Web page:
27 May 2016 #savvytraveleraj224asia2016

27 May 2016

Finally slept in until 6:45am; Sarah was already awake. Housekeeping entered the room & started cleaning. We just lounged around until brekky arrived at 7:30am: idly (2 nos) for each of us. We leisurely ate and read afterwards.

One of the first things Sarah mentioned this morning: ‘ahh it’s my sisters birthday today’. Unfortunately, Ayurvedic treatment discourages the use of phones & other electronics.

I’ve been reading the Fundamentals of Ayurvedic Medicine. Due to the book being translated into broken English, I encountered a difficult time reading and understanding the book. However, the concepts I retained from the book were: 3 dosas (vata, pitta, kapha) when balanced are responsible for your well being. These ailments are treatment with palliative therapies known as samana (med oils). Vata imbalance is treated with taila, pitta imbalance treated with ghrta/ghee, and medha/honey treats a kapha imbalance. The four main principles are bhisak, the physician who is an expert in his profession, the dravya: medicaments treating the illness, the upasthata, the nurse who has a sympathetic and kind disposition, and the rogi, the patient who is full of wealth, obedient, strong, and courageous. When your vata, pitta, kapha, are out of balance, the prognosis falls under two categories: sadhya and asadhya. Sadhya further divides into 3 categories: susadhya: easily curable, krchra sadhya: curable with difficulty, and yapya: incurable with long comfortable life with proper diet, nutrition, and treatment. Asadhya is an incurable disease that is fatal. Due to the broken English and limited knowledge of Ayurvedic medicine, this was the main concept I took away from that book.
Sarah had borrowed the book: Ayurvedic Healing for Women. We had spoken about the topics of the books we were reading, and I admitted to my difficulty of reading my book with the broken English and limited knowledge. She said ‘her’ book was much better written. I’m excited to start that one later today.

The time came for Sarah to go to treatment. I snuck away, used the internet, and even had the opportunity to FaceTime with dad. After the conversation, I headed out to explore the town.

I exited through the front gate ( all times prior I had exited through the back gate) and headed East on Trichy Road in search of a punjabi, textile shops, and sweets. I started the adventure with INR500 (500 Indian Rupe ~ $7.50). I attempted to buy a small sweet for INR 30 ~$0.45, but the smallest bill I had was INR500. I leisurely strolled in and out of shops viewing the different items in search of a punjabi. The colors and styles of punjabis differ from shop to shop, and there are so many choices it is difficult for me to decide. I continued walking, exchanged my money at a bank for smaller bills, and found a sweet shop that would give me 7 sweets for INR70 ~$1.05. I can show you pictures, but I can’t really describe the taste to you. However, the one thing I can do is tell you coconut was involved with the sweets. I walked 2 miles East on Trichy Road, then turned around and walked the 2 miles back. During this excursion, a young man on a motorcycle asked me to take his picture and offered me a ride. I took his picture and politely declined the ride. When I returned to the hospital, Sarah informed me that he probably wanted money for being my ‘model’ for the picture- oh the things you learn when you’re in other countries! Along the walk, I passed by two hospitals, numerous fruit stands on the side of the road, a group of boys playing a game (similar to cricket would be my guess), and an array of shops.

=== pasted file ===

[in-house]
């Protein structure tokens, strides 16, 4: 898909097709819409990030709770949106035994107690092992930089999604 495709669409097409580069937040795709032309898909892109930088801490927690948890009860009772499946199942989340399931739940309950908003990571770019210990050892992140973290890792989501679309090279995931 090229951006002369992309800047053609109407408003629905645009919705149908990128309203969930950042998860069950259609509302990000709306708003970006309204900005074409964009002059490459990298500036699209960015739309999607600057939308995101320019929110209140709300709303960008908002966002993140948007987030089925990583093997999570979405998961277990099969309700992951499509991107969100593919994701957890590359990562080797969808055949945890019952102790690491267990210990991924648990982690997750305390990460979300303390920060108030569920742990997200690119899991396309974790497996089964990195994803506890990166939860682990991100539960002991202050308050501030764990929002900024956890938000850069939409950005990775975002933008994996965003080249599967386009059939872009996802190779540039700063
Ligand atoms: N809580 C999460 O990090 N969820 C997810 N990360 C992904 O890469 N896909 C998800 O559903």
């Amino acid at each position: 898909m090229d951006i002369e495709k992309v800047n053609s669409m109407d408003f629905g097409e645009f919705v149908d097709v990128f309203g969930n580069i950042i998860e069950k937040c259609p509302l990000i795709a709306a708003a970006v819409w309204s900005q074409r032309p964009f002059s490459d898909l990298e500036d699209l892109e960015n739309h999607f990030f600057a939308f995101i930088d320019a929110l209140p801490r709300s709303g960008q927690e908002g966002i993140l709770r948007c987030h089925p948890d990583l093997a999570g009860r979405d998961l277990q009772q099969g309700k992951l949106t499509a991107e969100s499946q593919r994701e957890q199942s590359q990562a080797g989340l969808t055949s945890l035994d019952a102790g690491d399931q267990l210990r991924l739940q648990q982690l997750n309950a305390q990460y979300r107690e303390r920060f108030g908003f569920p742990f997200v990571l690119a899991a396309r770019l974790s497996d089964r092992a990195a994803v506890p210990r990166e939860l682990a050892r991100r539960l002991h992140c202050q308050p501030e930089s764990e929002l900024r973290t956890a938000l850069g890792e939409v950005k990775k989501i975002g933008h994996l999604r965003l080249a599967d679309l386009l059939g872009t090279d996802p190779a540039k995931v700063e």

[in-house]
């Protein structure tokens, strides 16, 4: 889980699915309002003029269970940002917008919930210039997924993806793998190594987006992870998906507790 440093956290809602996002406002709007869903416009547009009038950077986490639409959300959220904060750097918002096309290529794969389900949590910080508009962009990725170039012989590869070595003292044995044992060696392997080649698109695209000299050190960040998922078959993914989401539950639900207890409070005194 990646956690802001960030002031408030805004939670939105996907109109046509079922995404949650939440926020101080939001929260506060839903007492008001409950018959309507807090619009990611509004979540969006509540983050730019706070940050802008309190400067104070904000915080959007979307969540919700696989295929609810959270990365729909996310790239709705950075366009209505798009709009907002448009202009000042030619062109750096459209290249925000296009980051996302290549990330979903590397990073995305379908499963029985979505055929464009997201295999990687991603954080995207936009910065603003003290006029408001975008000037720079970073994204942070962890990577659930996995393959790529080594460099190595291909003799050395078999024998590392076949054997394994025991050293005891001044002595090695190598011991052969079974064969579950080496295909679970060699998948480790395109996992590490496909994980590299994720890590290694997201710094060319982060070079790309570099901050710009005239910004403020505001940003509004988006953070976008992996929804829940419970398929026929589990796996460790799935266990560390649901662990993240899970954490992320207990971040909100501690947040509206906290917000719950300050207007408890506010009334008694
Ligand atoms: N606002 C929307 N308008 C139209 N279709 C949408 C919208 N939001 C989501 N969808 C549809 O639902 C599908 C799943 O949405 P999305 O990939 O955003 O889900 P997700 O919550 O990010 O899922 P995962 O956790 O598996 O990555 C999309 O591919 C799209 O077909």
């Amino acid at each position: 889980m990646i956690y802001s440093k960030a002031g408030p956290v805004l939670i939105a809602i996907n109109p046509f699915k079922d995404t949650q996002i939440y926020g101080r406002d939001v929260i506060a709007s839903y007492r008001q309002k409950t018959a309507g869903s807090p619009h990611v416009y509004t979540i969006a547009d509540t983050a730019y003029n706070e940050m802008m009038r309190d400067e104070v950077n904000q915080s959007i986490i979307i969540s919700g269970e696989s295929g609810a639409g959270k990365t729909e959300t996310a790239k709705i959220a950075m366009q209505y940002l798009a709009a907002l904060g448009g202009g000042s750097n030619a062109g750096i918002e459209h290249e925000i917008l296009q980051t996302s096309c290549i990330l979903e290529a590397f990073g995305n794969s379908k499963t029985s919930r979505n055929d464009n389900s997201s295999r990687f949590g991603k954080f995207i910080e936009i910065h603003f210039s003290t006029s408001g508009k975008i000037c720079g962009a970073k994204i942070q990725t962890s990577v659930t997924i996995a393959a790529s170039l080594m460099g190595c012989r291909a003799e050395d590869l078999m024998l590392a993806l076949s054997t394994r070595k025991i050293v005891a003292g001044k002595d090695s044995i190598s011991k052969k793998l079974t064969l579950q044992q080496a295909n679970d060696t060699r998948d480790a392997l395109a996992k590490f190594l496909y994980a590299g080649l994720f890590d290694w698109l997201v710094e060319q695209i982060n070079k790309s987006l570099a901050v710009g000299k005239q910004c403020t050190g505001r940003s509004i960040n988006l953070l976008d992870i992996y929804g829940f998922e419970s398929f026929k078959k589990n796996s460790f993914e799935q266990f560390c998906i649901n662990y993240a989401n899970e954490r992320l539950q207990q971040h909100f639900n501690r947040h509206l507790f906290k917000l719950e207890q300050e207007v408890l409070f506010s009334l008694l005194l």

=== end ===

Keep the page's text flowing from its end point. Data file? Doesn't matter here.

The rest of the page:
At 12:30pm, I returned to our room where lunch was waiting. We both had the rice with buttermilk curry. We are learning that all lunches are of a rice variety with different sauces. Even though it’s been less than a week since our arrival, I’m understanding the lack of variety when it comes to hospital food. It’s learning how my patients feel when they’ve been ‘stuck’ in the hospital for weeks at a time.

We ate. Sarah fell right into routine with her post prandial nap. At this point, I couldn’t shake the ache in my head and the ‘lightheadEdness, I experienced 1 mile into my walk. I attempted to read, walk, and stay awake to avoid sleeping in the middle of the day.

At some point, I passed out too. For me, it might have been the heat, the walk, jet lag catching up, &/or all the stimulation of a new environment. Either way- whatever it was- I napped for 2 hours. From the time I awoke from my nap to the time I went to bed, I didn’t do much, not much chit chatting, reading, walking- just in a zombie like state. Bedtime tonight: 8pm.



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